Wiley Consumer Protection Download (February 16, 2021)
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Welcome to Wiley’s update on recent developments and what’s next in consumer protection at the Consumer Financial Protection Bureau (CFPB) and Federal Trade Commission (FTC). In this newsletter, we analyze recent regulatory announcements, recap key enforcement actions, and preview upcoming deadlines and events. We also include links to our articles, blogs, and webinars with more analysis in these areas. We understand that keeping on top of the rapidly evolving regulatory landscape is more important than ever for businesses seeking to offer new and ground-breaking technologies. Please reach out if there are other topics you’d like to see us cover or for any additional information.
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Acting FTC Chairwoman Slaughter Previews the FTC’s Agenda in Remarks. On February 10, Acting Federal Trade Commission (FTC) Chairwoman Rebecca Slaughter provided insight into the FTC’s privacy priorities in the coming years. The remarks were among her first as Acting Chairwoman, and they indicate that privacy enforcement will continue to be an important issue for the agency. As we discuss in greater detail here, key areas highlighted in her remarks include addressing privacy issues associated with the coronavirus (COVID-19) pandemic and promoting racial equity; addressing potential bias in artificial intelligence and facial recognition; protecting health data; investigating location data tracking; and pushing for more extensive remedies for privacy and data security violations. Acting Chairwoman Slaughter also indicated that the FTC will host a workshop to examine marketplace incentives for protecting privacy and safeguarding consumer data.
Acting CFPB Director Uejio Prioritizes Housing Insecurity, Racial Equity, and Protecting Small Business Access to Credit. On February 4, Acting Consumer Financial Protection Bureau (CFPB) Director Dave Uejio announced his priorities for the CFPB’s Division of Research, Markets, and Regulations. In particular, he has directed them to analyze housing insecurity, including mortgage foreclosures, repossessions, and landlord-tenant evictions; examine the “most pressing” consumer finance barriers to racial equity; and implement Section 1071 of the Dodd-Frank Wall Street Reform and Consumer Protection Act of 2010 (Dodd-Frank Act). Section 1071 requires financial institutions to submit data to the CFPB pertaining to applications for credit submitted by small businesses.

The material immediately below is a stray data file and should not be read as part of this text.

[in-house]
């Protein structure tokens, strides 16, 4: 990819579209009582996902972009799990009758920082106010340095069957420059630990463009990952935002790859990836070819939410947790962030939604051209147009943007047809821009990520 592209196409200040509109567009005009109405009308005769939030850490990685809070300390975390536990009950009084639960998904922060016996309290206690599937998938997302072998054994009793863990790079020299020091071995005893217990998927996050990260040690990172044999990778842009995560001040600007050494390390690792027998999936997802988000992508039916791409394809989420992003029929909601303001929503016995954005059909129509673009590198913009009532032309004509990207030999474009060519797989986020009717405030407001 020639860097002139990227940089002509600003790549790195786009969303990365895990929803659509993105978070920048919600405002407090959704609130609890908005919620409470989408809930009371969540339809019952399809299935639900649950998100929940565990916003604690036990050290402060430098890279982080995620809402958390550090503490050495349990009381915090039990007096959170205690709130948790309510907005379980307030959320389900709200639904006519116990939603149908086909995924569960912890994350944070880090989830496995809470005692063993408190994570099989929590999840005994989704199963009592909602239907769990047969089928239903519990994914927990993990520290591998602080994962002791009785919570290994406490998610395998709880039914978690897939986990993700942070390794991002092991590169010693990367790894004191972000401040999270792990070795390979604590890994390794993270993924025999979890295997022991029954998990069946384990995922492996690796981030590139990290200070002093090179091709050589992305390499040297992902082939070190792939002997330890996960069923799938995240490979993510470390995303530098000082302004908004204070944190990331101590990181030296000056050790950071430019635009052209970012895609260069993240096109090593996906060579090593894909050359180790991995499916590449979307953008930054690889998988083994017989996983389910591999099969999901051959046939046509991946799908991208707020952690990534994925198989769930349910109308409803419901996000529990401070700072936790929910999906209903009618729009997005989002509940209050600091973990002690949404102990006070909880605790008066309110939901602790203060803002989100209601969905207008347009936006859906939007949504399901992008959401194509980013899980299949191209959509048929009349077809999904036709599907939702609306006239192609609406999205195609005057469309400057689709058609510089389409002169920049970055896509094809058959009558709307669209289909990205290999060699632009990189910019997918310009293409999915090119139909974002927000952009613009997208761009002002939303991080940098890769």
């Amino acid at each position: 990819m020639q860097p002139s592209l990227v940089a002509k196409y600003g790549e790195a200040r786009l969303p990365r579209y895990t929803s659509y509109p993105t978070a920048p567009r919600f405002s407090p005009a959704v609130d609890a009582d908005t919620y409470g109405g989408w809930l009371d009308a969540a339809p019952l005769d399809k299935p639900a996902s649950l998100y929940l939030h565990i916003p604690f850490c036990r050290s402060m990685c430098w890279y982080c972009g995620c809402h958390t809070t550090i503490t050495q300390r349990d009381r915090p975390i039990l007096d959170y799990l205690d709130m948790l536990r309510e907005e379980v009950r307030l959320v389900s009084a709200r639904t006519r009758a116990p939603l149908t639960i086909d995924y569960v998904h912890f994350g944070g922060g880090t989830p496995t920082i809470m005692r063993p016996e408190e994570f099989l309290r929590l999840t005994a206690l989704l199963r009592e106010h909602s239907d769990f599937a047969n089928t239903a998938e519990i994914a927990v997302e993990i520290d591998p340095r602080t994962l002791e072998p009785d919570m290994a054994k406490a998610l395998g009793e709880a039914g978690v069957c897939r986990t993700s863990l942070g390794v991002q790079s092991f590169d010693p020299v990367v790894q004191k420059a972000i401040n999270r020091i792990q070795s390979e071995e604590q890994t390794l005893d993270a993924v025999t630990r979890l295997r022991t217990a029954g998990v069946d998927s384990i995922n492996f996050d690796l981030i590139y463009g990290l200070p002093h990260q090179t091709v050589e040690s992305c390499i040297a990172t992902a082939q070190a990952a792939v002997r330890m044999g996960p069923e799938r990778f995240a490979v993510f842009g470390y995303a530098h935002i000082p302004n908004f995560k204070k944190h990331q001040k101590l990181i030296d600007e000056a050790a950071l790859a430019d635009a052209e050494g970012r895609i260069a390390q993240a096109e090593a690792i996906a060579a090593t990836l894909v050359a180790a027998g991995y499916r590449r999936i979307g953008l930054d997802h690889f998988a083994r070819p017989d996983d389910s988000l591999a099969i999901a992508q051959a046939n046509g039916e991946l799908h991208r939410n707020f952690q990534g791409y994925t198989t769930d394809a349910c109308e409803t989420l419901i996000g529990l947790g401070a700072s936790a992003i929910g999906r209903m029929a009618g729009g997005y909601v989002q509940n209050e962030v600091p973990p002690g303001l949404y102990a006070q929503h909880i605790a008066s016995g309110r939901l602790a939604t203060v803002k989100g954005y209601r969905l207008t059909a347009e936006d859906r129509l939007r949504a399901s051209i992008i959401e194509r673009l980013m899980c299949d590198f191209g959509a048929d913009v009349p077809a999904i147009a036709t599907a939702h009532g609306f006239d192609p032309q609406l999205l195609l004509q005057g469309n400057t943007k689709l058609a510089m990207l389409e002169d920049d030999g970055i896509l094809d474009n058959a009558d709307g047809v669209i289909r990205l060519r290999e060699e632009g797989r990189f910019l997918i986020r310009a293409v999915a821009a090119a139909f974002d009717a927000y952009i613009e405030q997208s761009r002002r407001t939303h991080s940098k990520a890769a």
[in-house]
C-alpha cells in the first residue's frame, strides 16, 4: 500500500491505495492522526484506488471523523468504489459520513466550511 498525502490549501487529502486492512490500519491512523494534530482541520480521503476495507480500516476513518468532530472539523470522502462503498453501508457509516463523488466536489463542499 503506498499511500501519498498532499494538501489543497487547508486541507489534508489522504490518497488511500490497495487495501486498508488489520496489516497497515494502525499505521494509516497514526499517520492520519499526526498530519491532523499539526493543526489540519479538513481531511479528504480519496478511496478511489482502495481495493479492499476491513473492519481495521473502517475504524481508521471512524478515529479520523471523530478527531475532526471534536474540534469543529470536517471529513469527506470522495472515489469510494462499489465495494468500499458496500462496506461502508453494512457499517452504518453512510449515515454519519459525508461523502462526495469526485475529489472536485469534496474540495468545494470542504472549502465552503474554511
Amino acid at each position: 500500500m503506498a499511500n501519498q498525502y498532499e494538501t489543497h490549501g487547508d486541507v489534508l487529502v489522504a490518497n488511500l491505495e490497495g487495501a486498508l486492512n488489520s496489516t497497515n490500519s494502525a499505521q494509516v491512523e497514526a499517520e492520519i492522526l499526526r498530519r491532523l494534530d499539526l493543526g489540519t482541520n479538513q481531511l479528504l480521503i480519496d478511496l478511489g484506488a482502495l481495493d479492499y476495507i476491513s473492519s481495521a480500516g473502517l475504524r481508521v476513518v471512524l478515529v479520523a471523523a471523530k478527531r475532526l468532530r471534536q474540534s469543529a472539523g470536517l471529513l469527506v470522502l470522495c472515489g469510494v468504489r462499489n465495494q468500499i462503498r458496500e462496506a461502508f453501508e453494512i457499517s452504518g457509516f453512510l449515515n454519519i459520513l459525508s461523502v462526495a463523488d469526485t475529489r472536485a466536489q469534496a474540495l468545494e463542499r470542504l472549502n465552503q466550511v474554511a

FTC Data Demonstrates That It Received 2.2 Million Fraud Reports from Consumers in 2020. On February 4, the FTC announced that it received more than 2.1 million fraud reports from consumers in 2020, with imposter scams representing the most common type of fraud reported. Consumers reported losing more than $3.3 billion to fraud in 2020, which represents a $1.8 billion increase from 2019. Moreover, the FTC’s Consumer Sentinel Network received more than 4.7 million consumer fraud reports in 2020. The Consumer Sentinel Network is a database that receives reports from consumers, and federal, state, and local law enforcement agencies. A full breakdown of the 2020 reports is available here.
FTC Sends Annual Letter to CFPB Outlining Its 2020 ECOA Activities. On February 3, the FTC provided its annual summary of the activities that it has taken to enforce the Equal Credit Opportunity Act (ECOA) and promote the statute’s goals. ECOA prohibits discrimination on the basis of race, color, religion, national origin, sex, marital status, age, receipt of public assistance, or good faith exercise of certain rights. The FTC has authority to enforce ECOA against non-bank financial service providers. The 2020 summary included an enforcement action against a car dealership; a comment in response to the CFPB’s Request for Information about Regulation B addressing the FTC’s work in disparate-impact analysis; and the FTC’s actions to assist military consumers.